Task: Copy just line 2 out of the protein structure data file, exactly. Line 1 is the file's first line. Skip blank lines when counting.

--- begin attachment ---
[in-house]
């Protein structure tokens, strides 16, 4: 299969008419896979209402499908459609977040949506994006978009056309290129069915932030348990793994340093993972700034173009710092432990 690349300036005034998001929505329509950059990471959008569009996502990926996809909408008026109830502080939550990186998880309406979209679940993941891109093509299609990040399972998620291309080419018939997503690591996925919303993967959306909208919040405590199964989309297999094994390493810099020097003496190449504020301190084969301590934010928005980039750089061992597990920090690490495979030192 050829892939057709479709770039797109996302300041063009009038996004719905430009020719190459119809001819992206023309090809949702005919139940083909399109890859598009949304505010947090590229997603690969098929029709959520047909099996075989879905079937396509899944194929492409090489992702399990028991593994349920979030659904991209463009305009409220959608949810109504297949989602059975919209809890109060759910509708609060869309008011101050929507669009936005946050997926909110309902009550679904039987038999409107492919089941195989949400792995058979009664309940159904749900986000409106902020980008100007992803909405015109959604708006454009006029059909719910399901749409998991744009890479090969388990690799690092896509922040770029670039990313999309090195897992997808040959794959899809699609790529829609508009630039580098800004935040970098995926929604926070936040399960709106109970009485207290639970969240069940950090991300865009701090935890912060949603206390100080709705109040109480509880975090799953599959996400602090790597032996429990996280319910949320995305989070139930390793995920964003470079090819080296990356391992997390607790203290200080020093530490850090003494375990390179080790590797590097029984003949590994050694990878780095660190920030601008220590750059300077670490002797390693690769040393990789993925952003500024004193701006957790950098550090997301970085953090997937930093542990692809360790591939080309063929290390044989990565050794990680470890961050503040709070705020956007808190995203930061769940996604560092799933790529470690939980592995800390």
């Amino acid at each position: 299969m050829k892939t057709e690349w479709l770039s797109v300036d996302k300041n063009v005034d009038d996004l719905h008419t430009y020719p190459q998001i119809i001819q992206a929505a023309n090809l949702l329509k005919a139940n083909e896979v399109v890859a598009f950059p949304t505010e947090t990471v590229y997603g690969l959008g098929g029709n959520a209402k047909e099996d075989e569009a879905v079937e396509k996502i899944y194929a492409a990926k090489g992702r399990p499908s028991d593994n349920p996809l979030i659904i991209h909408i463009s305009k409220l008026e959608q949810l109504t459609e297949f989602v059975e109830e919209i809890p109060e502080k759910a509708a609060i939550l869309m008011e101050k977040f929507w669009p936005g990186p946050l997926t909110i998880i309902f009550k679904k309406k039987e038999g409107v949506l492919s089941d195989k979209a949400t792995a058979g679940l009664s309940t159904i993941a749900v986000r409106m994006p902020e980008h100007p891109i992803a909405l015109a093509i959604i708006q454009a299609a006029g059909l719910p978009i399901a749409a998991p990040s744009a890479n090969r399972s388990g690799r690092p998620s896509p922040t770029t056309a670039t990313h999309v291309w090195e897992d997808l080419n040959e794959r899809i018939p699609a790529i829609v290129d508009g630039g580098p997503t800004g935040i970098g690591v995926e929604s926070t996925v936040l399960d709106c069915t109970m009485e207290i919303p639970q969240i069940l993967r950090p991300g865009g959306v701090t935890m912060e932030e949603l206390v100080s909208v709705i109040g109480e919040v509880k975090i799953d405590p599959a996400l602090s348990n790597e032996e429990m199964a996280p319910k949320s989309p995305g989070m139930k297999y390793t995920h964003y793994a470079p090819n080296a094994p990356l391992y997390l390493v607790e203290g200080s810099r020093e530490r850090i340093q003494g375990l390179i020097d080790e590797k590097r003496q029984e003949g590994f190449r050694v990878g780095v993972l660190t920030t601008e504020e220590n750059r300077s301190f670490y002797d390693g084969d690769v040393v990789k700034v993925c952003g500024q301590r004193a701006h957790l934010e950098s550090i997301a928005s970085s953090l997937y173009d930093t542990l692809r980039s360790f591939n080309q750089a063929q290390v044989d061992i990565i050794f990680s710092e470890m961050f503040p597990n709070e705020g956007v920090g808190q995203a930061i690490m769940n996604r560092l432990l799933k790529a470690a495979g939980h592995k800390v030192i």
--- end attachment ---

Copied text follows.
């Protein structure tokens, strides 16, 4: 299969008419896979209402499908459609977040949506994006978009056309290129069915932030348990793994340093993972700034173009710092432990 690349300036005034998001929505329509950059990471959008569009996502990926996809909408008026109830502080939550990186998880309406979209679940993941891109093509299609990040399972998620291309080419018939997503690591996925919303993967959306909208919040405590199964989309297999094994390493810099020097003496190449504020301190084969301590934010928005980039750089061992597990920090690490495979030192 050829892939057709479709770039797109996302300041063009009038996004719905430009020719190459119809001819992206023309090809949702005919139940083909399109890859598009949304505010947090590229997603690969098929029709959520047909099996075989879905079937396509899944194929492409090489992702399990028991593994349920979030659904991209463009305009409220959608949810109504297949989602059975919209809890109060759910509708609060869309008011101050929507669009936005946050997926909110309902009550679904039987038999409107492919089941195989949400792995058979009664309940159904749900986000409106902020980008100007992803909405015109959604708006454009006029059909719910399901749409998991744009890479090969388990690799690092896509922040770029670039990313999309090195897992997808040959794959899809699609790529829609508009630039580098800004935040970098995926929604926070936040399960709106109970009485207290639970969240069940950090991300865009701090935890912060949603206390100080709705109040109480509880975090799953599959996400602090790597032996429990996280319910949320995305989070139930390793995920964003470079090819080296990356391992997390607790203290200080020093530490850090003494375990390179080790590797590097029984003949590994050694990878780095660190920030601008220590750059300077670490002797390693690769040393990789993925952003500024004193701006957790950098550090997301970085953090997937930093542990692809360790591939080309063929290390044989990565050794990680470890961050503040709070705020956007808190995203930061769940996604560092799933790529470690939980592995800390």